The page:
African American representation in the film industry has always been a topic for discussion. Whether talking about character types and roles, the actors being cast or not cast, and the lack of diversity in front of and behind the camera. ‘The contemporary status of race in mainstream American culture is intimately bound to the process of representation within and through the mass media.’ (Rocchio, 2000, p. 4). Any role that was to be played by an African American kept in with the dominant stereotypes of the time of production; incompetent, child like, hyper-sexualised or criminal.
Analysis of Spike Lee’s Film Do the Right Thing
The film “Do the Right Thing”, which was written by Spike Lee, explores life in the urban. The movie is set in a neighborhood within Brooklyn. Racial misunderstandings are common in the movie.
During the 20th century, racism was a prevalent issue throughout the country. It often caused social tensions between people of different races living in the same community, resulting in violence and disruptions. In the film Do the Right Thing, the director, Spike Lee, portrayed racism accurately by addressing the discrimination against black people. Throughout the film, characters were transformed, stereotypes were broken, and the audience knew more information than the characters in the movie. Lee’s theme was to show people that blacks should “fight the power,” or superiority, caused by racial supremacy of white people by establishing a balance of power, fighting the stereotypes, and uniting together against the white people.
First, in the texts "The Revolt of the Cockroach People" and "Do The Right Thing", they portray social change in their community with the use of violence. In “Do The Right Thing”, Spike Lee attempts to inform viewers with a message about the menace that hate and violence can bring to a society. For example, in the final scenes of the film Buggin Out, Radio Raheem, and Smiley walk into Sal's restaurant and request that Sal change the Wall of Fame to popular African American’s to show his appreciation for the African American’s in the neighborhood. While Raheem's radio is blasting
Do the Right Thing. Dir. Spike Lee. Perf. Danny Aiello, John Turturro, Giancarlo Esposito, Martin Lawrence, Bill Nunn, Richard Edson, Roger Guenveur Smith and Spike Lee. Forty Acres and a Mule Filmworks.1989. Streaming (Netflix)
The 1989 film Do the Right Thing explored the conflict of racial tension and unique camera elements. Directed and produced by Spike Lee, Do the Right Thing combined a series of low and high-angle shots while also incorporating close ups and slow motion. Through the use of panning, the audience was able to get a break from the action and reflect on the events of the film. Spike Lee’s collaboration of film components added humor and realistic emotions to the story. While the controversy of whether Mookie “did the right thing” will always be in favor of the viewer. Depending on how an audience member connects with the film will spark a variety of different emotions for that person. Do the Right Thing is a film that reflects both controversial ideals and unique film elements.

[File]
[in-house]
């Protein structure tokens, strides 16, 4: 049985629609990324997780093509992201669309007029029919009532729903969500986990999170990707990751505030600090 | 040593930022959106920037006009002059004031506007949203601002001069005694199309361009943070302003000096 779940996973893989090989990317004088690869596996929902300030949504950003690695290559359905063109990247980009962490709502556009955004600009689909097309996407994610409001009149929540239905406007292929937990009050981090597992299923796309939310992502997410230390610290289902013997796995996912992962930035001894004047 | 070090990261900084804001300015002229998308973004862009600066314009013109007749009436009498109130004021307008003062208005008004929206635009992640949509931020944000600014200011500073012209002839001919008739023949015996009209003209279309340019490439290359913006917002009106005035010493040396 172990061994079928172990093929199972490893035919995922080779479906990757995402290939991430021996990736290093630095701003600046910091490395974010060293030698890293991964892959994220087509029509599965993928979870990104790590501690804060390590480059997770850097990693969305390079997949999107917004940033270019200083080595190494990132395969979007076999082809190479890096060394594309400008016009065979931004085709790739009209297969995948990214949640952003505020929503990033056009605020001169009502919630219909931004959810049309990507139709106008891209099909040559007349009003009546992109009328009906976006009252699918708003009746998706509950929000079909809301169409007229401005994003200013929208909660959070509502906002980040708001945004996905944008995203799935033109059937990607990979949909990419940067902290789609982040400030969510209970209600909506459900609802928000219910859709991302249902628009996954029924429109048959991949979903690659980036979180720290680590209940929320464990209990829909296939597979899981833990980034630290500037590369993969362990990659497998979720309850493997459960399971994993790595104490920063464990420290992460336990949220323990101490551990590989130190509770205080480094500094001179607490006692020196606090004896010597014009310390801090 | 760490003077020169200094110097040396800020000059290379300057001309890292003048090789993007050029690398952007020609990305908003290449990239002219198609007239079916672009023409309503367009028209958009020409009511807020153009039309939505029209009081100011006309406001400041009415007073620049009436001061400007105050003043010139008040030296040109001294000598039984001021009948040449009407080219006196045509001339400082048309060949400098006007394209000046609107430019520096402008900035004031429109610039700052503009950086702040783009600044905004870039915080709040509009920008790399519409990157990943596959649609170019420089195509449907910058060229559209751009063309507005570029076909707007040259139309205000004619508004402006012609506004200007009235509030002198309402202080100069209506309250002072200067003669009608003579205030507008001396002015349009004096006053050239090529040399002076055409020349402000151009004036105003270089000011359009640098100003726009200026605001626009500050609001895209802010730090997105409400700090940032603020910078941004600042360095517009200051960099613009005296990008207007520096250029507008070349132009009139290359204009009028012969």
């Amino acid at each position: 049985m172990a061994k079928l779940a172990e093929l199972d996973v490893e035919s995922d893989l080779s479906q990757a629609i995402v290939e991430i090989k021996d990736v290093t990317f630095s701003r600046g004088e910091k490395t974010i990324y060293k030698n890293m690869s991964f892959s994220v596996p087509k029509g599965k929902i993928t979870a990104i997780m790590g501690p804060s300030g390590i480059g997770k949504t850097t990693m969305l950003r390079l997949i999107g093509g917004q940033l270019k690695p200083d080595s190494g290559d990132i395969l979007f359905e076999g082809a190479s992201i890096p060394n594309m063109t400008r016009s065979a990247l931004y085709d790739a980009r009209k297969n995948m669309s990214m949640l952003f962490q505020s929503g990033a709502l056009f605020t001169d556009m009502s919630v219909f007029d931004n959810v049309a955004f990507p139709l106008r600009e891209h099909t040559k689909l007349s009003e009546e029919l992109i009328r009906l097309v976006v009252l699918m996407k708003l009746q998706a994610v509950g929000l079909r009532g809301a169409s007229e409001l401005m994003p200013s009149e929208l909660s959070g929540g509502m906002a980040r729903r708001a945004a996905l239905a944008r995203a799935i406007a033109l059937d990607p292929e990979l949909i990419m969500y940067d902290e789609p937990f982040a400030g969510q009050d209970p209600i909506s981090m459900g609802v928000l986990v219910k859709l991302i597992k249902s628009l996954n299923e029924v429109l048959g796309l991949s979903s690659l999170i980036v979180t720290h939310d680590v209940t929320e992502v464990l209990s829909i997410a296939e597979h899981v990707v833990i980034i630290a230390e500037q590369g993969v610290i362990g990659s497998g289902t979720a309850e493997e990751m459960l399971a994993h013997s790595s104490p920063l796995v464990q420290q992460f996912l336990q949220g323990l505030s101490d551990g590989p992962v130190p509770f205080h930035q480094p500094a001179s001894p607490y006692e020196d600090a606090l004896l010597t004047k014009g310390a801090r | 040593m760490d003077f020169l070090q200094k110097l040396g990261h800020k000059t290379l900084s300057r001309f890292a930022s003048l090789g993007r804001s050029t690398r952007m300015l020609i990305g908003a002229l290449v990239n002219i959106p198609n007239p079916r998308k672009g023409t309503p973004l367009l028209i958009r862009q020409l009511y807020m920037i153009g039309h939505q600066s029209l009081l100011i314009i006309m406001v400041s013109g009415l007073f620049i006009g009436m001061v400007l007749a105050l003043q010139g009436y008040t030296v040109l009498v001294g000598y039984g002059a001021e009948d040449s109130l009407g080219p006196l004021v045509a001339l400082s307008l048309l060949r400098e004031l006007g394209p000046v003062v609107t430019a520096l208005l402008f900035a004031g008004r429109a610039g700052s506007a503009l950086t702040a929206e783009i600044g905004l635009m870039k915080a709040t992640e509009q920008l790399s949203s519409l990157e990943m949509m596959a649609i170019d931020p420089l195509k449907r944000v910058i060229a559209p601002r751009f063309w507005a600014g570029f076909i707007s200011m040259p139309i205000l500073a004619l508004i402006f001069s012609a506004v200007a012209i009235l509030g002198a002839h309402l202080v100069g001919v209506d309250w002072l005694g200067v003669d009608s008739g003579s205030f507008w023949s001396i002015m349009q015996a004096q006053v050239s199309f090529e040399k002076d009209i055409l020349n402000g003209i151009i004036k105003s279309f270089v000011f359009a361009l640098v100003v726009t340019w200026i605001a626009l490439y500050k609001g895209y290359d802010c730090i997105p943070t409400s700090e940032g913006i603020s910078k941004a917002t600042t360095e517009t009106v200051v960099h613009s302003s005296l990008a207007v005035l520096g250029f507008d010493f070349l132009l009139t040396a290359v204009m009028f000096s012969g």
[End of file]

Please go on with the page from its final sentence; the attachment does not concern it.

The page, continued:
In the film industry, there are directors who merely take someone else’s vision and express it in their own way on film, then there are those who take their own visions and use any means necessary to express their visions on film. The latter of these two types of directors are called auteurs. Not only do auteurs write the scripts from elements that they know and love in life, but they direct, produce, and sometimes act in their films as well. Three prime examples of these auteurs are: Kevin Smith, Spike Lee and Alfred Hitchcock.
Director and actor Spike Lee presents his "truth" about race relations in his movie Do the Right Thing. The film exhibits the spectacle of black discrimination and racial altercations. Through serious, angry, and loud sounds, Lee stays true to the ethnicity of his characters, all of which reflect their own individualism. Lee uses insulting diction and intense scenes to show how severe racism can lead to violence. The biases reflected through Do the Right Thing model those of today which has kept society in a constant feud for so long. In Oprah Winfrey's dynamic episode, "The Color of Fear", Mr. Mun Wah projects his strong opinion when he states, " . . . that racism is still going on today, that we've got to stop to hear the anguish and the pain that goes with that and then we'll survive." (3) People do not realize the severity of their own words. In the scenes of the movie that emphasize the shocking reality of failed interracial communication, racial stereotyping, trust or lack of trust, and acrimonious violence mirror the current concerns about race in America as reflected in "The Color Of Fear."
Do the Right Thing Analysis: Will the Right Thing Ever be Done? The racial system is composed of three basic parts that divides people into different categories: the white on top, black on bottom, and brown in between. This system came to be as a result of three different population coming together with unequal terms resulting in one population having the most power. The film Do the Right Thing, directed by Spike Lee, does an excellent job at portraying how the racial system functions by showing the advantages of being at the top of the system and the disadvantages of being at the bottom of the system.
Analysis of the Movie Do the Right Thing by Spike Lee
The movie, Do the Right Thing, by Spike Lee is a hard
hitting drama that deals with violence and racism in today's
society. This film is set in a primarily black neighborhood in
close to the present time. Right in the center of this
neighborhood stands a pizza parlor that is owned and
operated by one of the most important characters in the
movie, Sal. In the beginning of the movie, Sal is shown
arriving to work with his two sons Pino and Vito. This gives
an appeal to Sal as a family man.